One young Muslim interviewed by the Guardian stood out for being so dismayed by the erosion of the civil rights of Muslims in Britain and the US that he is moving to Dubai. But he was outnumbered by other interviewees who professed a commitment both to their own community and to the wider society of Britain. A young student from the East End of London seemed to be articulating a general attitude among young British Muslims when he said that Islam was the overriding factor in his life, that it gave him the sense of being alive and that it encouraged him to try to make a difference in every aspect of his life. What seems clear is that there are many Muslims for whom it is precisely the injustice and victimization - to say nothing of the poverty - faced by large swaths of British Muslims that inspires them to spurn defeatism and fight for a better future. They stand in sharp contrast to much of the rest of contemporary Britain, with its rampant individualism and self-indulgence.
What also emerged from the Guardian debate was the sheer contentiousness for all British Muslims of the issues of national identity and integration. Here there were signs of division among Muslims themselves as to whether enough of an effort at integration was being made and whether they are always prepared to acknowledge their own shortcomings. One witness to the proceedings wondered if Muslims were sufficiently self-critical: Were they not too inclined to ignore the racism in their own midst and to portray themselves as being both different and not different at the same time? Yet some of the most cogent contributors to the debate insisted on the palpable fact that there are many ways of being British; they also argued that there now seems to be a burden on Muslims to try harder than most to demonstrate their loyalty to Britain and British values - as though their fundamental allegiances are forever in doubt. Other religious/ethnic minorities are not perpetually obliged to prove their bonafides as exemplary British citizens.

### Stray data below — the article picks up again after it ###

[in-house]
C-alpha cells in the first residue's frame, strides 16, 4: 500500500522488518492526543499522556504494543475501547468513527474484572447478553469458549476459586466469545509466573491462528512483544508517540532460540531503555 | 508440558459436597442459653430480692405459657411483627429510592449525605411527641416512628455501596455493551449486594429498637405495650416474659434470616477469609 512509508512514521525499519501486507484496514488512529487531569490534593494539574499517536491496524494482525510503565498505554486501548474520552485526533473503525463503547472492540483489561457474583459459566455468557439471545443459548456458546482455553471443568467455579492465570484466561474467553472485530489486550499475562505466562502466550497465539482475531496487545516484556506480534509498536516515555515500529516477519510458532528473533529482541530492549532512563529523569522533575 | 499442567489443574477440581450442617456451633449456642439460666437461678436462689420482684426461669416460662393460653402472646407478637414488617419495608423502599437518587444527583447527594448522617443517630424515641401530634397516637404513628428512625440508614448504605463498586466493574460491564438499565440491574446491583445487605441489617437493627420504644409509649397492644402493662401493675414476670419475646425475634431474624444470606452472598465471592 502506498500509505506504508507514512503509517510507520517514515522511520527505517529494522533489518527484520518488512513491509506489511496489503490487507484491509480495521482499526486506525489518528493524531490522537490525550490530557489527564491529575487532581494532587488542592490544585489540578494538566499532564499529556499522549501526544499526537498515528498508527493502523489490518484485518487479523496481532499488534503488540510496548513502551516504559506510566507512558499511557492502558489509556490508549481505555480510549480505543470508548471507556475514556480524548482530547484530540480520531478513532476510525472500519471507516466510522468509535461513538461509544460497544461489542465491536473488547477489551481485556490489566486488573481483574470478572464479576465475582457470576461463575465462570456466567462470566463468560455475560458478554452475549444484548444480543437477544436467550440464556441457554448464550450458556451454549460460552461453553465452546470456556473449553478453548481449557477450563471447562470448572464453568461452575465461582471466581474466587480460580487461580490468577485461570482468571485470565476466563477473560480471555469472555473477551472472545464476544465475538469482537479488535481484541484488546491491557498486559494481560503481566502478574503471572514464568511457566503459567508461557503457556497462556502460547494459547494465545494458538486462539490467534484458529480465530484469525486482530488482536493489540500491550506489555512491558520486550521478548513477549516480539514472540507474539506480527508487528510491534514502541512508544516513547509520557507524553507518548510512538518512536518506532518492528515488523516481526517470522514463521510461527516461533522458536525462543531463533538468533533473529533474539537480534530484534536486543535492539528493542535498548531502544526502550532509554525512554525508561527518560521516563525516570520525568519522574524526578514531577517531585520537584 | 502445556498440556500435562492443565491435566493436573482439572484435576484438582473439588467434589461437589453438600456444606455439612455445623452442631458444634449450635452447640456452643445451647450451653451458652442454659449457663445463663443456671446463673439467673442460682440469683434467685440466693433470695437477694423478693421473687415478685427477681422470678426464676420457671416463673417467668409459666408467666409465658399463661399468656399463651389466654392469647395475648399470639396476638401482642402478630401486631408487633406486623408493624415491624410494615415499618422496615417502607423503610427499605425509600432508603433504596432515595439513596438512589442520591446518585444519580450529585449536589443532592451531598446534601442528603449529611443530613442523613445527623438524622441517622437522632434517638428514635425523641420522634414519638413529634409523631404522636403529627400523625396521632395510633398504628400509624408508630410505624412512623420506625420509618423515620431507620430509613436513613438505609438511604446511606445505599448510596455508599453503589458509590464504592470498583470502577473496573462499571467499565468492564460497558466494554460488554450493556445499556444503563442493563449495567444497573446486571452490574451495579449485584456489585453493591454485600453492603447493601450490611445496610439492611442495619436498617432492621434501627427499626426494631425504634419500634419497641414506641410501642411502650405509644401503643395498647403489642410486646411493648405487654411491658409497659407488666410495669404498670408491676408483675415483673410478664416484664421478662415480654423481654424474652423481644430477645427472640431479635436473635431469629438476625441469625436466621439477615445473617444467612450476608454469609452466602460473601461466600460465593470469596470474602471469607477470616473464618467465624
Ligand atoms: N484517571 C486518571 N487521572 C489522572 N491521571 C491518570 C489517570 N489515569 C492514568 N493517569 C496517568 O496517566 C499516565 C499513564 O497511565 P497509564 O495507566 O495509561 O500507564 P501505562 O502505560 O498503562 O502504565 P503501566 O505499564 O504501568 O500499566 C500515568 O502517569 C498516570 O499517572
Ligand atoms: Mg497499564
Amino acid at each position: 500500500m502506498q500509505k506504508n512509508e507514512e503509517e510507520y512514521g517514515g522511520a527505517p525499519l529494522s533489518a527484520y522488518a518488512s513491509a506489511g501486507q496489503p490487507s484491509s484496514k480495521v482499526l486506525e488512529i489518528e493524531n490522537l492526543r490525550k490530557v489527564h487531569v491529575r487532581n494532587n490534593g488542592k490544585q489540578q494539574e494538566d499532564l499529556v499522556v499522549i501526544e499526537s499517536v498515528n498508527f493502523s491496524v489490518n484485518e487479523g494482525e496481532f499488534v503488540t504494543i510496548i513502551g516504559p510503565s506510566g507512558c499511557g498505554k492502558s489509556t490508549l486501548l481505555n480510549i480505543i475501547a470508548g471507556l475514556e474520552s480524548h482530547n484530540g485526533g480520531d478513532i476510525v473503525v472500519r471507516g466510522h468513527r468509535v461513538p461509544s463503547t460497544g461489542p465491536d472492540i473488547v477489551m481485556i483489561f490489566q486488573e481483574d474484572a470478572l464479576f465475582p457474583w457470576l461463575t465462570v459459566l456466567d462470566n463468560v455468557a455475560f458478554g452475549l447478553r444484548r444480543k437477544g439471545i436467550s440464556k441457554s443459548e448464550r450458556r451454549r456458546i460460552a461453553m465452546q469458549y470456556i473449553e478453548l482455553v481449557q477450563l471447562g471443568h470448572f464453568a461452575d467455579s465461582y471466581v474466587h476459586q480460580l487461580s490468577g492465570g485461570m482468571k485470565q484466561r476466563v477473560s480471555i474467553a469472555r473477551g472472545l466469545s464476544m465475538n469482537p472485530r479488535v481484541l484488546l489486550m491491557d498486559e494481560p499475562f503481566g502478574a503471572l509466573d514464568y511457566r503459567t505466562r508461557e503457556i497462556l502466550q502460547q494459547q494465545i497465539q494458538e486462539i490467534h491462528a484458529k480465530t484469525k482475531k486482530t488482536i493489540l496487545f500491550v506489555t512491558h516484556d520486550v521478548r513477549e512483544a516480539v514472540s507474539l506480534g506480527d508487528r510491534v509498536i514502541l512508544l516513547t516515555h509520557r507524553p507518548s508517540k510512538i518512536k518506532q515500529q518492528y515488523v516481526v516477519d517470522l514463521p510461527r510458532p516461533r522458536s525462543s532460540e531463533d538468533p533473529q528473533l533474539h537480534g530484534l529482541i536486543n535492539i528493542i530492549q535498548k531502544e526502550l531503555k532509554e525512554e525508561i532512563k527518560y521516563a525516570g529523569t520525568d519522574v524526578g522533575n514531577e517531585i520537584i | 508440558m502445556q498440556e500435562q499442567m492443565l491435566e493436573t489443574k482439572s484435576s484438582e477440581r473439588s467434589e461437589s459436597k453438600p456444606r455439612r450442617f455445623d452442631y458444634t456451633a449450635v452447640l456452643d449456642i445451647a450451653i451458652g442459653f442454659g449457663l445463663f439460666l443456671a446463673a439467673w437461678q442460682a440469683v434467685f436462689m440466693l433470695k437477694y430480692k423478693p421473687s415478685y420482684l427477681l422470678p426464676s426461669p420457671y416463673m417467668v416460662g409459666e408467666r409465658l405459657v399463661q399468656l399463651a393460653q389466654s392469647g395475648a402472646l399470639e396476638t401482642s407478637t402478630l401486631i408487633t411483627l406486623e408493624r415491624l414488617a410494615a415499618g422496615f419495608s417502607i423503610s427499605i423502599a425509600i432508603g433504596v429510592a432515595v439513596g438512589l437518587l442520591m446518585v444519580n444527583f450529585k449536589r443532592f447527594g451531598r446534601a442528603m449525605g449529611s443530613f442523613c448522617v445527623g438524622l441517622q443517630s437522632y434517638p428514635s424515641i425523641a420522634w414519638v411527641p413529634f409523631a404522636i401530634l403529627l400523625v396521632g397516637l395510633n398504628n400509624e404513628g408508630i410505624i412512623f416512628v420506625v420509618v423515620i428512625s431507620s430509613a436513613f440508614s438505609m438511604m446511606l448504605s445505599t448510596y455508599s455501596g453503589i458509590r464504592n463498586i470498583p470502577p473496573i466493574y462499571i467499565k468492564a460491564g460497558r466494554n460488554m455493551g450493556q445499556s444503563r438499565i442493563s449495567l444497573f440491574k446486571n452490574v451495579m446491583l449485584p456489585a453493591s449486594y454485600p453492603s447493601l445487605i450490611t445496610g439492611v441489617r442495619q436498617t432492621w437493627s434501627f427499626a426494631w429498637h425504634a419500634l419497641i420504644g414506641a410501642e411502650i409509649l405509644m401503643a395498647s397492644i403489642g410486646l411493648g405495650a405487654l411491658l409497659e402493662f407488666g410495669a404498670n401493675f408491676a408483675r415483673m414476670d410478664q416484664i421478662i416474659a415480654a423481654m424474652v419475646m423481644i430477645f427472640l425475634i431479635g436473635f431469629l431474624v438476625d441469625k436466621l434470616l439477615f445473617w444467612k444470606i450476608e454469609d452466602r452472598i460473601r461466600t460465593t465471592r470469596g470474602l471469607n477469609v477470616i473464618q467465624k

Perhaps the predominant feeling left by the debate was that Islam in Britain is a rapidly unfolding drama - and that in wrestling with the questions of who they are and how they fit in Muslims are centrally involved in a much larger crisis of British national identity, one which embraces the multitude of different communities and ethnic minorities that now make up the British Isles. There was talk of a chapter that has yet to be written, of potentially interesting blank pages. And - amid all the agonizing - there was the sense that being a young British Muslim is an adventure.
If one thing is certain it is that the Muslim community in Britain will continue to evolve, with the likelihood that more and more Muslims will ultimately break through into British public life. As it happens, a young Muslim boxer from the north of England, Amir Khan, is currently in the process of making just such a breakthrough. Cheerful, likeable and impressively single-minded, Khan already enjoys a level of popularity in Britain that far transcends his own community. His success could yet help to dispel the prejudice that it is not possible to be at once a Muslim and an unimpeachable British patriot.